Revolver fans rejoice! It’s been a long time coming, but we’re finally ready to show you the results of our ballistics gelatin tests for .38 Special and .357 Magnum self-defense ammo.

For this batch, we tested 38 loads total — 20 are .357 Magnum and 18 are .38 Special. The post for our previous ballistic gelatin tests outlines all of the detailed specifics of our test protocol and explains both the value and limitations of gel testing. If you are unfamiliar with how these tests work, I highly recommend looking over that article before moving on to the results here. You will also be able to see the results of 146 semi-auto loads that we tested covering popular self-defense ammo in .380 ACP, 9mm, .40 S&W, and .45 ACP.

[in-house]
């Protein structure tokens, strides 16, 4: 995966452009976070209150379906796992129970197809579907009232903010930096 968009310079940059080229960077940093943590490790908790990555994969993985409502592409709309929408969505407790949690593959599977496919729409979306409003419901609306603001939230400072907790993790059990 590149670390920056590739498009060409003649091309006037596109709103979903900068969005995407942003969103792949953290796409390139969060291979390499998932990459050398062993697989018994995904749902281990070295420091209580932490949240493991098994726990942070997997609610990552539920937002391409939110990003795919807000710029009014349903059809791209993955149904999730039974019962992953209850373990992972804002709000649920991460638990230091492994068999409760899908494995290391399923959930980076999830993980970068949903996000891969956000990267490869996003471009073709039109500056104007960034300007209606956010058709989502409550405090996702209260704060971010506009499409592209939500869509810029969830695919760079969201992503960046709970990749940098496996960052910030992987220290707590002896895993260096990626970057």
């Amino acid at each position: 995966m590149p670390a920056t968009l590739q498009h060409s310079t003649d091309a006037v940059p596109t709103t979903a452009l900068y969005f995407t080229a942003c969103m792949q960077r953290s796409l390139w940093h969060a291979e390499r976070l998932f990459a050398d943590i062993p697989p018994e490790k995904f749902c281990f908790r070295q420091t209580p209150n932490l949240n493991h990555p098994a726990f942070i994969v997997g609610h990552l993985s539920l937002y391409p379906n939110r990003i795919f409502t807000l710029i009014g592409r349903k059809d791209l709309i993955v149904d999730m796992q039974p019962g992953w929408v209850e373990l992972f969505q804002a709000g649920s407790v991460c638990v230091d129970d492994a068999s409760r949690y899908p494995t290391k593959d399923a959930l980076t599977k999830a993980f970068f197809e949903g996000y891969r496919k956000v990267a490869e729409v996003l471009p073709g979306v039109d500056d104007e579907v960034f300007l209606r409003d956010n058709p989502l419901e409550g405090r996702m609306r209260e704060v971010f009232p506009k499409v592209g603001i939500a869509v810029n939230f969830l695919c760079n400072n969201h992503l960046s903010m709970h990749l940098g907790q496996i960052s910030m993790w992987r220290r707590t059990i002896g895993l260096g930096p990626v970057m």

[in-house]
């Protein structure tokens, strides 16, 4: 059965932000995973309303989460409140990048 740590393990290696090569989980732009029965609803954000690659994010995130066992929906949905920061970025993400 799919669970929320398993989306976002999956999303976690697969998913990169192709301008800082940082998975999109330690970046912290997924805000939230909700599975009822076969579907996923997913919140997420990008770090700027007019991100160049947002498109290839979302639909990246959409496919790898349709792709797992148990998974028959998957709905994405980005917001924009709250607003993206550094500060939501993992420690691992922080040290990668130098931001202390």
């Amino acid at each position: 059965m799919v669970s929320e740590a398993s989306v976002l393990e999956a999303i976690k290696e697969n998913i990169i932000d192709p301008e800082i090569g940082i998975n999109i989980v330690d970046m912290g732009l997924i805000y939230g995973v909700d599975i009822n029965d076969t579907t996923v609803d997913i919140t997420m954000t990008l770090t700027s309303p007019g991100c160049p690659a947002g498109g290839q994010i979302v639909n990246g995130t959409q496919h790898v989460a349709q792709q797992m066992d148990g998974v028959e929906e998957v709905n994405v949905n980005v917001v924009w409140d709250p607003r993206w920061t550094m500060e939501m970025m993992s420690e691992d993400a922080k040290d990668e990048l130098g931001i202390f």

Before we get into the test results, I want to thank everyone for all of the encouraging feedback and suggestions on our previous tests. The overwhelmingly positive response we’ve received from the online shooting community so far has made it possible for us to keep testing more defensive ammo. If you have found these tests helpful, I just ask that you consider shopping at LuckyGunner.com the next time you need some ammo, whether it’s self-defense loads for your revolver or another case of FMJ .223 or 9mm. We’ve got a huge selection and super fast shipping — any orders placed by 3PM EST on a weekday will ship out of our warehouse the same day. You’ll get your ammo in a hurry, and you’ll be supporting great projects like this one.

Test Procedure Overview